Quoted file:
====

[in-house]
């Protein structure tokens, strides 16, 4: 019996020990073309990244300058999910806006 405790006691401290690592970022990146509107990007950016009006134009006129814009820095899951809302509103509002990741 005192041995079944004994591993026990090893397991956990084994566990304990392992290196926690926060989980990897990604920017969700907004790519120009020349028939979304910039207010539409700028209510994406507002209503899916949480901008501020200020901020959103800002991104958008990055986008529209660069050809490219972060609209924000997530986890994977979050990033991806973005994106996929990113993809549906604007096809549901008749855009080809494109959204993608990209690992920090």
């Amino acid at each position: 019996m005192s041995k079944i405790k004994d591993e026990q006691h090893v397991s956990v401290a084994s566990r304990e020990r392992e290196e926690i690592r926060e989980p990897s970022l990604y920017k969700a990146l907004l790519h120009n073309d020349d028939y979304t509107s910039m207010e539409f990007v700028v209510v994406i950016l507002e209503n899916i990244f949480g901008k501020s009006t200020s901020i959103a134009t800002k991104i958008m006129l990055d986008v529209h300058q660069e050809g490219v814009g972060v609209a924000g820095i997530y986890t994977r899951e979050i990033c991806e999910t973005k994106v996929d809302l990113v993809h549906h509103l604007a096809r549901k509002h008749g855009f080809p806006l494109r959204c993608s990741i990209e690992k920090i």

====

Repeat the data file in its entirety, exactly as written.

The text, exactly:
[in-house]
């Protein structure tokens, strides 16, 4: 019996020990073309990244300058999910806006 405790006691401290690592970022990146509107990007950016009006134009006129814009820095899951809302509103509002990741 005192041995079944004994591993026990090893397991956990084994566990304990392992290196926690926060989980990897990604920017969700907004790519120009020349028939979304910039207010539409700028209510994406507002209503899916949480901008501020200020901020959103800002991104958008990055986008529209660069050809490219972060609209924000997530986890994977979050990033991806973005994106996929990113993809549906604007096809549901008749855009080809494109959204993608990209690992920090």
């Amino acid at each position: 019996m005192s041995k079944i405790k004994d591993e026990q006691h090893v397991s956990v401290a084994s566990r304990e020990r392992e290196e926690i690592r926060e989980p990897s970022l990604y920017k969700a990146l907004l790519h120009n073309d020349d028939y979304t509107s910039m207010e539409f990007v700028v209510v994406i950016l507002e209503n899916i990244f949480g901008k501020s009006t200020s901020i959103a134009t800002k991104i958008m006129l990055d986008v529209h300058q660069e050809g490219v814009g972060v609209a924000g820095i997530y986890t994977r899951e979050i990033c991806e999910t973005k994106v996929d809302l990113v993809h549906h509103l604007a096809r549901k509002h008749g855009f080809p806006l494109r959204c993608s990741i990209e690992k920090i």